Generally - see the work being done on the Egyptian Expeditionary Force by Stuart Hadaway
He has a book out "From Gaza to Jerusalem: the campaigns for Southern Palestine 1917", obviously on the subject of the Palestine campaigns. It deals with the 53rd Divn and the RWF. The following account is from Stuart. His nan was from Angelsey!
Captain Robert Newton Thomas and 2nd Lieutenant John Wesley Howells of No. 14 Squadron were killed on 23 July 1917, when their BE2e (A1803) was hit by anti-aircraft fire over the south-west corner of Gaza, and crashed into the sea. Their bodies were never recovered, and they are commemorated on the Jerusalem War Memorial, as well as a smaller memorial (now in Beersheba War Cemetery) that was put up by members of No. 1 Squadron AFC and No. 14 Squadron RFC in 1918.
Robert Thomas served in France as a Captain in the 15th RWF for eleven months, receiving the Croix de Guerre. He transferred to the RFC in 1915, and learned to fly at the Military School, Birmingham, where he passed his RAeC test on a Maurice Farman on 11 May 1916. He later served with Nos. 34 and 12 Squadrons, but returned to the UK by the summer of 1917, as his obituary in Flight magazine on 2 August 1917 records that “he left England only a few weeks ago”. In Egypt, he joined No. 14 Squadron at Deir el Belah, near Khan Yunis on the border with Palestine just south of Gaza. He was flying an artillery spotting sortie from there when he was shot down.
The youngest of the three Thomas brothers, Trevor, had been killed in France in January 1916, but the middle brother had also joined the RFC. Lieutenant Owen Vincent Thomas had trained at the Military School at Farnborough and had received his license on 30 January 1916. He had served in France with No. 32 Squadron and possibly No. 41 Squadron before returning to the UK in June 1917. On 7 August 1917, following the arrival of the news of his brother’s death, a note was appended to his official record stating that he was ‘not to be sent overseas in any circumstances’. Instead, he remained in the UK with No. 39 (Home Defence) Squadron, reaching the rank of Captain and Flight Commander.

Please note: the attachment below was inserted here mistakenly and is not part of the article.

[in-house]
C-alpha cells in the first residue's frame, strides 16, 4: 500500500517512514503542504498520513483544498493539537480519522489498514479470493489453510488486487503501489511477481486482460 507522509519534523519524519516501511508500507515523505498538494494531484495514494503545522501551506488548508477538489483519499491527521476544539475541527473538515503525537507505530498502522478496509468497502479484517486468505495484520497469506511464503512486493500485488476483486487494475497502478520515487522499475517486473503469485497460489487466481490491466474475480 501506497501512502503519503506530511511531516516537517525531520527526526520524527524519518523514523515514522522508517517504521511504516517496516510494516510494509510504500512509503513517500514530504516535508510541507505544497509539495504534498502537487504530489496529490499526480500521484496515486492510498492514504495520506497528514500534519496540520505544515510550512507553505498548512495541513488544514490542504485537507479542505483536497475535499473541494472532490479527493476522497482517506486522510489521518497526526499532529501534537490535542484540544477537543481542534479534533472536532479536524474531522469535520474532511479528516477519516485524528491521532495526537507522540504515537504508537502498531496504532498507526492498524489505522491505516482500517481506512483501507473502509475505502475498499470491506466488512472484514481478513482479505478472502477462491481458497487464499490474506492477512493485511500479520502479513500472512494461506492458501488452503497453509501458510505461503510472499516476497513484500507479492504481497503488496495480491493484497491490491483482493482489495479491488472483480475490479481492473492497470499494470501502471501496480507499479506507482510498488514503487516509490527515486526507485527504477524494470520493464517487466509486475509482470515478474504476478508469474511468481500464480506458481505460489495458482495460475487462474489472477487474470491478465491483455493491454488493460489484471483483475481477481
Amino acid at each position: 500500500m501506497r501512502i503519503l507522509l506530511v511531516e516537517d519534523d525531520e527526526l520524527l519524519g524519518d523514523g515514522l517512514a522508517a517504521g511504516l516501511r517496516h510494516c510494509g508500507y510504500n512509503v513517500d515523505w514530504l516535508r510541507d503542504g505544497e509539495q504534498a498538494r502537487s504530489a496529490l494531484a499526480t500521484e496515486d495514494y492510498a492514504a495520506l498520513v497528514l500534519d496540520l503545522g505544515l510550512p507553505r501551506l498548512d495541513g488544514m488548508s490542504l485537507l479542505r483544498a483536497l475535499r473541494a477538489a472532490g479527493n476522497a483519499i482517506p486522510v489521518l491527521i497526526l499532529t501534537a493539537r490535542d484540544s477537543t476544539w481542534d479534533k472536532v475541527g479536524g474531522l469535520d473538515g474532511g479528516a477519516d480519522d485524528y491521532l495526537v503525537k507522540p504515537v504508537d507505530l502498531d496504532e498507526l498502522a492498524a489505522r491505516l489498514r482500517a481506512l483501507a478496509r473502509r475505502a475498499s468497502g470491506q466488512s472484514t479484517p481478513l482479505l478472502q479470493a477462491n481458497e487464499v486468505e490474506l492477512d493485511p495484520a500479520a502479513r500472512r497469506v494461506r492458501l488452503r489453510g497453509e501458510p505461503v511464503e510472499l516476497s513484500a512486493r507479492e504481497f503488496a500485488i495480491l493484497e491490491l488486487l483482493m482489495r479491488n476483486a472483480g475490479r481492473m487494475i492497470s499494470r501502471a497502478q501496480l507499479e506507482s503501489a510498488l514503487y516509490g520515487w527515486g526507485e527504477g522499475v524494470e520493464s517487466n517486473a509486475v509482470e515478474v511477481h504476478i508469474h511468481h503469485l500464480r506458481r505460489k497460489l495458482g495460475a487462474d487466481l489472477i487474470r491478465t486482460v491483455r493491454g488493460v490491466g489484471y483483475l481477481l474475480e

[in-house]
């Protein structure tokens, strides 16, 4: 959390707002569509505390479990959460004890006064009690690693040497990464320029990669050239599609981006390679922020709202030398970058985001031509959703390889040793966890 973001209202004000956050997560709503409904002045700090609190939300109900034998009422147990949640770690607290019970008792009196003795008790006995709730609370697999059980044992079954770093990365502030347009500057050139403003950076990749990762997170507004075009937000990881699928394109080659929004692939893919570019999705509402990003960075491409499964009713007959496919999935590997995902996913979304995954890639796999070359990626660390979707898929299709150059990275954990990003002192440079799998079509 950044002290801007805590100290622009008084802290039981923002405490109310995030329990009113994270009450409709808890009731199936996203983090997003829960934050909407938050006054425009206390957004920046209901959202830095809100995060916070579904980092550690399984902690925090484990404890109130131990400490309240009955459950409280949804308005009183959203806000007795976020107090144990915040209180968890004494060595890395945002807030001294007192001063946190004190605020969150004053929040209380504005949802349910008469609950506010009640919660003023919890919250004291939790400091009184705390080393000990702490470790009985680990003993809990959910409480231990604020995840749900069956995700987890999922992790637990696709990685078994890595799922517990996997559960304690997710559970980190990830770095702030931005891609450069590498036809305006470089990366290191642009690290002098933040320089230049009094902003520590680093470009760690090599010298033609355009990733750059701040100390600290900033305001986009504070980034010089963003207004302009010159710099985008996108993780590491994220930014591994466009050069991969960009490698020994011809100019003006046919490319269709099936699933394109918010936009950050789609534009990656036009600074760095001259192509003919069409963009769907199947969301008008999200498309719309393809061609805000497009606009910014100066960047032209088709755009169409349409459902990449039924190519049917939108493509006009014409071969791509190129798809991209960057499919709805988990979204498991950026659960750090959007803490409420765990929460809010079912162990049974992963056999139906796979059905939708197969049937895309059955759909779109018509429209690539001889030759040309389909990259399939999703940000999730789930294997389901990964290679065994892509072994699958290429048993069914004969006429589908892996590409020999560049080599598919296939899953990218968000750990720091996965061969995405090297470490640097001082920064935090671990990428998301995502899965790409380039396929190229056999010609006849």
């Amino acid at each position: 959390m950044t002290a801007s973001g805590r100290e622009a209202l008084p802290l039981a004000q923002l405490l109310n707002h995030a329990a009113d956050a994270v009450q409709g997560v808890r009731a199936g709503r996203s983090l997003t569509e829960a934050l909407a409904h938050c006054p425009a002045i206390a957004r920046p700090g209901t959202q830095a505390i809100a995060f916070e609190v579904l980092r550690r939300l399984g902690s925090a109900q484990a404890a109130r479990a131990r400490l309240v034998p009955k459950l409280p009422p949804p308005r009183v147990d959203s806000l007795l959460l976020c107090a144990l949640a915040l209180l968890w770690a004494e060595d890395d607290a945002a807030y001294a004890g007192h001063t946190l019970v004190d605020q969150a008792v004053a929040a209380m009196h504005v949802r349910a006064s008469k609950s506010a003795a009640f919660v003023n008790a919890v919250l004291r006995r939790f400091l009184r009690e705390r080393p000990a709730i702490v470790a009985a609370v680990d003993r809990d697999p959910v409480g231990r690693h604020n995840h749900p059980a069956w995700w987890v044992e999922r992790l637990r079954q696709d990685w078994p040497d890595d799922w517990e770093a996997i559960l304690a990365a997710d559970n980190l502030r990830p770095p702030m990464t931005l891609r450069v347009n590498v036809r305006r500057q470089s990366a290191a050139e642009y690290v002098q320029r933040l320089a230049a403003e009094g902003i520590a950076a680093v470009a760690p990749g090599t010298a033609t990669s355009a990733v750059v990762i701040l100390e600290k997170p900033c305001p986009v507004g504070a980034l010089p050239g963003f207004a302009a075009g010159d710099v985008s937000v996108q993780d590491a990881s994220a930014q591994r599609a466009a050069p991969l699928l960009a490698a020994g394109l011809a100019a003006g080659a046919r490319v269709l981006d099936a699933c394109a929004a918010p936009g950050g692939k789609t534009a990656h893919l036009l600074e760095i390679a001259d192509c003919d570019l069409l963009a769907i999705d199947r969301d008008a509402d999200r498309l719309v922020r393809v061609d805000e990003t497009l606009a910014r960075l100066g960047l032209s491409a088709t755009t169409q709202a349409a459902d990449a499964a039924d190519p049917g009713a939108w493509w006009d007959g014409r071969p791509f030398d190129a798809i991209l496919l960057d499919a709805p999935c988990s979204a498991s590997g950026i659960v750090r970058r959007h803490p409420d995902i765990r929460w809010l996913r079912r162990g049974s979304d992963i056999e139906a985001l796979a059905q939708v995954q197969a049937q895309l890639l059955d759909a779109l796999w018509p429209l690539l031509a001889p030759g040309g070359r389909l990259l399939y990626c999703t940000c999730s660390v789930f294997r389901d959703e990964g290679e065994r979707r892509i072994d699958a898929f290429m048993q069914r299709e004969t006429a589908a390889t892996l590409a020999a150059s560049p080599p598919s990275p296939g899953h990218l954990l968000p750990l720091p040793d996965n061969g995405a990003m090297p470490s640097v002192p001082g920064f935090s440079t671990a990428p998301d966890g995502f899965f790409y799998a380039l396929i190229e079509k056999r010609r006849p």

On 29 July 1918, Owen Thomas was piloting Bristol F2B B1331 on a night flight near Epping when a parachute flare became stuck in the drop tube and ignited the fuselage. The aircraft dived rapidly towards the ground, hit a hedge and crashed in flames. Both the pilot and his observer, 2nd Lieutenant A. F. Cairns were killed, and Thomas is now buried in St Alban Churchyard, Coopersale, Essex.
All three Thomas brothers are commemorated on a special plaque on Llanfechell War Memorial, outside St Mechell’s Church, near Cemaes on Anglesey. Their father went on to serve in Parliament and be a part of Lord Milner’s Mission to Egypt in 1919-20 to report on conditions there. He died in 1923, and was survived by his widow and a daughter.
Robert Thomas’ observer also had an unusual background. 2nd Lieutenant John Wesley Howells had been born in Tenby in 1887, and had been brought up as a Methodist and trained as a teacher. He became a teacher at a Wesleyan School in Seacombe, and had become a Minister at the Wesleyan Manchester Mission. In May 1915 he had given up his good work and joined the army, being commissioned into the 7th Lancashire Fusiliers in August. He served with them at Gallipoli, and been withdrawn to Egypt afterwards. According to de Ruvigny’s Roll of Honour, he then served in Mesopotamia as well, although no unit is recorded. He then volunteered for the RFC and trained in Egypt, before joining No. 14 Squadron, where he was known as ‘the reverend’.
de Ruvigny’s Roll of Honour quotes a letter written by a ‘brother officer’:
It struck us as strange that a clergyman should be in a fighting unit, particularly one of such scholarly attainments. But the fact that he had chosen and taken the path of exceeding danger increased our respect tremendously, and made us realize how burning the conviction was that made him lay aside the duties of his office for the rough work of the field. He met his death, as he would have wished had he known—doing what he counted the prime duty of British manhood to-day, and in a country which, from his previous knowledge of it and its association with his faith, meant more to him than to most. We grieve at the loss of a good comrade and a plucky soldier.